So What do We Mean by Basic, Intermediate, and Advanced?

From time to time we have special classes, workshops, and dances that we identify as either “basic,” “intermediate,” or “advanced.” You might be wondering what we mean by those terms, and how to tell whether or not one of those events is right for you. While there are no official definitions of basic, intermediate and advanced dancers in the Scottish Country Dancing lexicon, what follows are some guidelines you may find useful.

A basic Scottish Country Dancer is still becoming comfortable with the five basic steps and the formations listed below for intermediate dancers. Basic dancers often need to walk a dance through at least once from more than one position to learn it and will likely need help to recover from a mistake.

Scottish Country Dance

An intermediate Scottish Country Dancer is comfortable with the five basic steps and the formations listed below. By “comfortable,” we mean that if asked to dance any of the below formations, intermediate dancers would be able to do so with only a brief reminder. Intermediate dancers can usually learn a dance of moderate complexity (ex: The Montgomeries Rant, Mrs Stewart’s Jig, Monymusk and similar dances) by watching one couple walk it through. Intermediate dancers can usually recover from mistakes on their own.

Formations intermediate dancers should know include:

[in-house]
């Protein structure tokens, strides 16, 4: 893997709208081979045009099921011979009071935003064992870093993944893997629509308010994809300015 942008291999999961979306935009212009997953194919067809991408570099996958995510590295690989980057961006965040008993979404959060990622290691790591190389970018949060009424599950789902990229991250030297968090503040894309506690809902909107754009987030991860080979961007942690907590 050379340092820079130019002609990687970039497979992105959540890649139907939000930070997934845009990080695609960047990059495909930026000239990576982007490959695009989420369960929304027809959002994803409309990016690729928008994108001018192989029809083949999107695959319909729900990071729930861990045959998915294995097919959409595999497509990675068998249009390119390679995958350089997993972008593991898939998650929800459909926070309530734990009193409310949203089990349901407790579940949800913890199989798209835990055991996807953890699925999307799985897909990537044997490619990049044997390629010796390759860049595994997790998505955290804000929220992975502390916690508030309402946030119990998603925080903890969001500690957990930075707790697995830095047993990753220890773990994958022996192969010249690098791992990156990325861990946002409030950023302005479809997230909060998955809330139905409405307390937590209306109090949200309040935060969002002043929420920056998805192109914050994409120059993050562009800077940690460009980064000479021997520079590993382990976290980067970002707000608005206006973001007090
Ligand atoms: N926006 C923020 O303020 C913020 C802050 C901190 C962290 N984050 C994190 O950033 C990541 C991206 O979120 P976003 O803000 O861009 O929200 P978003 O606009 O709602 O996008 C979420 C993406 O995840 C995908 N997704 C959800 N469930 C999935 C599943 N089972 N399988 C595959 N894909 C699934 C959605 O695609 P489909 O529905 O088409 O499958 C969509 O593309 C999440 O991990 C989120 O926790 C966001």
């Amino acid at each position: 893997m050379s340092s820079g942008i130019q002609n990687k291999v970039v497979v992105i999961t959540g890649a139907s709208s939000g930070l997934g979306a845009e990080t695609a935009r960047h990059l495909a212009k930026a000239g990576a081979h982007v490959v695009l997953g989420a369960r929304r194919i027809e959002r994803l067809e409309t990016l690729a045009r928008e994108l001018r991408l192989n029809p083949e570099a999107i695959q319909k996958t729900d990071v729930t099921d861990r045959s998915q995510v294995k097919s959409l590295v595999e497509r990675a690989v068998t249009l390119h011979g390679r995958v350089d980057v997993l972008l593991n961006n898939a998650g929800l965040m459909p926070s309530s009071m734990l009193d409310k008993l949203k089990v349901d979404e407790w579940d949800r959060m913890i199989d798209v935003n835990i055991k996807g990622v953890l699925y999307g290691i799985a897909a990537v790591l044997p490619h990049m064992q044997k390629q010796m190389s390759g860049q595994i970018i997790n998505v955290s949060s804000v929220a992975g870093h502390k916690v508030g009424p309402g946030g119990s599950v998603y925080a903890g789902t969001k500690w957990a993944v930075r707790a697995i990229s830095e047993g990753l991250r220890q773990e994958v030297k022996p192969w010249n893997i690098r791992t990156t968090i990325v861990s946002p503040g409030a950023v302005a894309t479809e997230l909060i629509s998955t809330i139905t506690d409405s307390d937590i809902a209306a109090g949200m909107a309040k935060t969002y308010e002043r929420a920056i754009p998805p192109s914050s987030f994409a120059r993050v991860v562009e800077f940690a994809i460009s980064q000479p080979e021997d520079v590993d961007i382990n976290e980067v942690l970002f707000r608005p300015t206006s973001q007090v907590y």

Advance and retire
Back to back
Balance in line
Chain formations: grand chain, grand chain for three couples, ladies’ chain
Corner formations: turn corners and partner, set to and turn corners, set to corners
Cross over
Double triangles
Figure of eight
Hands across
Hands round and back
Lead down the middle and up
Petronella turn
Pousette (in reel and jig time)
Promenade for three couples
Reels of three
Rights and lefts
Setting in line
Stepping up and down

Flying Ghillies demo teamAn advanced Scottish Country Dancers is proficient at the five basic steps and the intermediate formations, has learned additional steps like the Highland Schottische and Glasgow Highlanders setting steps and is comfortable with additional formations like the strathspey pousette, reels of four, the knot and others. By “proficient,” we mean that if asked to dance any of the intermediate formations, advanced dancers would be able to do so without a reminder and with good footwork, handing, phrasing, covering and teamwork. Advanced dancers can usually learn a dance of moderate complexity from a talk through or by reading the text description and cannot only recover quickly from their own mistakes but help less experienced dancers recover.

We have one additional level of dancer: Teacher. Teachers meet the above guidelines for advanced dancers and have completed at least Part 1 of the two-part teacher certification process of the Royal Scottish Country Dance Society. In addition to dancing at an advanced level, teachers have been specifically trained to teach Scottish Country Dancing and to evaluate other dancers’ level of ability and development needs.

If in doubt about what level class you should be in, ask one of your teachers! Happy dancing!

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